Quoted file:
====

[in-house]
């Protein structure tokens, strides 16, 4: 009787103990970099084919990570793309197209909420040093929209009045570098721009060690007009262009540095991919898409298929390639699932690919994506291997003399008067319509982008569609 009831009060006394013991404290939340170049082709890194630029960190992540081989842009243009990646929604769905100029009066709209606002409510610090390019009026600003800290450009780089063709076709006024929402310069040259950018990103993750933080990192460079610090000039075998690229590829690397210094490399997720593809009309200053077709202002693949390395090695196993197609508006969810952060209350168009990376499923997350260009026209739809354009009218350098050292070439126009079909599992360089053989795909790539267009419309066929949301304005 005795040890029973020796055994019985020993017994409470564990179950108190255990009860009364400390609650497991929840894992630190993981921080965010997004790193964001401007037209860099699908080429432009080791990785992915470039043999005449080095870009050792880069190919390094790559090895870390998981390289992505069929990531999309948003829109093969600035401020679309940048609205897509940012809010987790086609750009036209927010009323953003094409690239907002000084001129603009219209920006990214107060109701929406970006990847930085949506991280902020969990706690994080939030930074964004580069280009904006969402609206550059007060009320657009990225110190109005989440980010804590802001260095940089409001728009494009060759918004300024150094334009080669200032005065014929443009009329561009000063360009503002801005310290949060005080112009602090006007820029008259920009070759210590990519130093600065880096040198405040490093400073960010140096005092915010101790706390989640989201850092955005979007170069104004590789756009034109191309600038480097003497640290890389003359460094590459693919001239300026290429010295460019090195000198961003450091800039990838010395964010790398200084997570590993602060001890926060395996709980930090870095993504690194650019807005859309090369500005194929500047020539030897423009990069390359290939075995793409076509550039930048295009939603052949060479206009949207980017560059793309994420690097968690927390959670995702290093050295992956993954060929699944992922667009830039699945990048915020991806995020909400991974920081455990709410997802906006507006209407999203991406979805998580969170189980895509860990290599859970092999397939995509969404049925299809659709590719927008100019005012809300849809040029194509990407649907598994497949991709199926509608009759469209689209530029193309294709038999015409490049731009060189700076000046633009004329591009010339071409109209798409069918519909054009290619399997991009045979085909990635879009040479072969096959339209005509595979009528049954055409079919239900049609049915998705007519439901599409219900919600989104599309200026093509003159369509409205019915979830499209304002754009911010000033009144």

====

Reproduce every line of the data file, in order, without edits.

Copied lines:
[in-house]
């Protein structure tokens, strides 16, 4: 009787103990970099084919990570793309197209909420040093929209009045570098721009060690007009262009540095991919898409298929390639699932690919994506291997003399008067319509982008569609 009831009060006394013991404290939340170049082709890194630029960190992540081989842009243009990646929604769905100029009066709209606002409510610090390019009026600003800290450009780089063709076709006024929402310069040259950018990103993750933080990192460079610090000039075998690229590829690397210094490399997720593809009309200053077709202002693949390395090695196993197609508006969810952060209350168009990376499923997350260009026209739809354009009218350098050292070439126009079909599992360089053989795909790539267009419309066929949301304005 005795040890029973020796055994019985020993017994409470564990179950108190255990009860009364400390609650497991929840894992630190993981921080965010997004790193964001401007037209860099699908080429432009080791990785992915470039043999005449080095870009050792880069190919390094790559090895870390998981390289992505069929990531999309948003829109093969600035401020679309940048609205897509940012809010987790086609750009036209927010009323953003094409690239907002000084001129603009219209920006990214107060109701929406970006990847930085949506991280902020969990706690994080939030930074964004580069280009904006969402609206550059007060009320657009990225110190109005989440980010804590802001260095940089409001728009494009060759918004300024150094334009080669200032005065014929443009009329561009000063360009503002801005310290949060005080112009602090006007820029008259920009070759210590990519130093600065880096040198405040490093400073960010140096005092915010101790706390989640989201850092955005979007170069104004590789756009034109191309600038480097003497640290890389003359460094590459693919001239300026290429010295460019090195000198961003450091800039990838010395964010790398200084997570590993602060001890926060395996709980930090870095993504690194650019807005859309090369500005194929500047020539030897423009990069390359290939075995793409076509550039930048295009939603052949060479206009949207980017560059793309994420690097968690927390959670995702290093050295992956993954060929699944992922667009830039699945990048915020991806995020909400991974920081455990709410997802906006507006209407999203991406979805998580969170189980895509860990290599859970092999397939995509969404049925299809659709590719927008100019005012809300849809040029194509990407649907598994497949991709199926509608009759469209689209530029193309294709038999015409490049731009060189700076000046633009004329591009010339071409109209798409069918519909054009290619399997991009045979085909990635879009040479072969096959339209005509595979009528049954055409079919239900049609049915998705007519439901599409219900919600989104599309200026093509003159369509409205019915979830499209304002754009911010000033009144």